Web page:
Chad Catacchio is a contributor writing on a variety of topics in tech. He has held management positions at a number of tech companies in th Chad Catacchio is a contributor writing on a variety of topics in tech. He has held management positions at a number of tech companies in the US and China. Check out his personal blog to connect with him or follow him on Twitter (if you dare).
Saying, “Our goal is to build a printing experience that enables any app (web, desktop, or mobile) on any device to print to any printer anywhere in the world,” Google has published a new set of documents that outline an exciting new (and as yet unavailable) service: Google Cloud Print.
Cloud Print will seemingly be how all printing from Chrome OS will be handled. As all apps on Chrome OS are actually web apps, Google says, “we want to make sure printing from web apps is as natural as printing from traditional native apps is today.” Cloud Print will not only work with web apps, however – Google says that it will also work with both mobile and desktop apps as well. All of these print jobs will be handled through APIs, according to the documentation. All printing from Chrome OS will be done through Cloud Print.
As far as printers go, Google breaks down printers into a) legacy printers – i.e. every printer in the world today and b) cloud-aware printers, which don’t exist yet, but which Google says:
…this model, the printer has no need for a PC connection of any kind or for a print driver. The printer is simply registered with one or more cloud print services and awaits print jobs. Cloud-aware printers don’t exist yet, but one of our main goals in publishing this information at an early stage is to begin engaging industry leaders and the community in developing cloud-aware printers and the necessary open protocols for these printers to communicate with cloud print services. We believe cloud printing has tremendous benefits for end users and for the industry and is essential, given the rapid shift toward cloud-based applications and data storage. We also believe that the only way that the benefits of cloud printing can be realized is if the protocols are open, freely implementable, and, when possible, based on existing industry standards. We expect there to be multiple cloud print services, and users should have a choice in which services they use and which printers they can connect to a service. Stay tuned for more details. We are confident that cloud-aware printers will soon be a reality.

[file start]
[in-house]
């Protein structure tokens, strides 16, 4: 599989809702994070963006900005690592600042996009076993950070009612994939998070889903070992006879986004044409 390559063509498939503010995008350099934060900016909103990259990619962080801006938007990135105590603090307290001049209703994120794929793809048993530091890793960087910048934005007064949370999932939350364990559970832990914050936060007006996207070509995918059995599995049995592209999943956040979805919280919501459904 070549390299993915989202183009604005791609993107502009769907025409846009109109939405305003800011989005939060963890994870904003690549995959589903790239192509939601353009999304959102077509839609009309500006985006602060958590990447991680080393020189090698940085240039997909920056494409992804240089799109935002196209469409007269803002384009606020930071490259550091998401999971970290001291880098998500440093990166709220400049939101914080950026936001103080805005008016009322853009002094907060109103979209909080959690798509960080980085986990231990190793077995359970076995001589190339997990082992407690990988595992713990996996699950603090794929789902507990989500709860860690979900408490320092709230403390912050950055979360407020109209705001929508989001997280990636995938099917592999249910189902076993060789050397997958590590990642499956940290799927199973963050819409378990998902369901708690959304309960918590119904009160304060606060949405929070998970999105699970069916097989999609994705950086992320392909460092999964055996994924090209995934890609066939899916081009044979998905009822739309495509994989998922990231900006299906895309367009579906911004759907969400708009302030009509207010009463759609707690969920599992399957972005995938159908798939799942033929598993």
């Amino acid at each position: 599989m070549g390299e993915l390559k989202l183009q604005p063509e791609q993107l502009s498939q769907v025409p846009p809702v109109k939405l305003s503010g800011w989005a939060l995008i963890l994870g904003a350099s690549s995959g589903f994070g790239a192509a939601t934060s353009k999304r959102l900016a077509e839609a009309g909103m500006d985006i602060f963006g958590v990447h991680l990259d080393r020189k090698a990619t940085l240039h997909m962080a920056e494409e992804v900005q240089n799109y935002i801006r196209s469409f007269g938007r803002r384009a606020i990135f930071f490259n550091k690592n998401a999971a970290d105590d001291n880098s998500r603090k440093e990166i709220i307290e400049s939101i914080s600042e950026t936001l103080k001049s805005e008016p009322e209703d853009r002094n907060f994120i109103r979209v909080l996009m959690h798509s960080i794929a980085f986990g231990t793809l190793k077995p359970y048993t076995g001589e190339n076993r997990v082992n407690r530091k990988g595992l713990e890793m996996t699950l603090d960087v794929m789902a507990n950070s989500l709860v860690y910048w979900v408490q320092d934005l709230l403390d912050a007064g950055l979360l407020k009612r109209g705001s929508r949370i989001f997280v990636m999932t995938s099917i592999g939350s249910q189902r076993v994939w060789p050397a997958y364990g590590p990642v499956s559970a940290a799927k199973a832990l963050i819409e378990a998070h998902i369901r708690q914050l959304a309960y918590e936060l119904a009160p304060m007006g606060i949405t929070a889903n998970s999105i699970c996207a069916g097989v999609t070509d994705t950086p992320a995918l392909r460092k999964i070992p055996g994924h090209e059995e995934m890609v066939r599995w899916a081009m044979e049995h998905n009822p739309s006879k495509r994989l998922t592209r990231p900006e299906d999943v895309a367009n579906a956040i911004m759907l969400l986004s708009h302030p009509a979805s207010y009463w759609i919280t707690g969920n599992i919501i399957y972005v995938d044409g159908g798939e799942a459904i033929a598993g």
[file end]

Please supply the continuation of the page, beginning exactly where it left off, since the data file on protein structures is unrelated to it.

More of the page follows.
Wow, what a prediction.
So here’s how Google explains the actual service (our emphasis in bold):
Google Cloud Print is a web service offered by Google. We expect other entities to provide their own cloud print services as well. Users associate printers with their Google Account via the service. Printers are treated in much the same way as documents are in Google Docs. Therefore, it is very easy to share printers with your coworkers, friends, and family anywhere in the world. No need for complex network setups to make print sharing work! In addition to associating printers with a user’s Google Account, the capabilities of each particular printer model are stored so they can be shown to the user to select appropriate options when submitting a print job. Once the service receives a print job, it sends it to the printer. It also receives regular updates on the status of the print job which it makes available to the app.
So there you have it – Google is taking paper into the cloud, and fully expects numerous services and printers that will facilitate that. How far away are we from cloud-aware printers? When you think about it, someone must be working on these right now – HP perhaps? Google says that it is offering these documents in order to generate discussion and get the ecosystem for Cloud Print going, and we have to say that the sooner this happens, the better. Very cool stuff.
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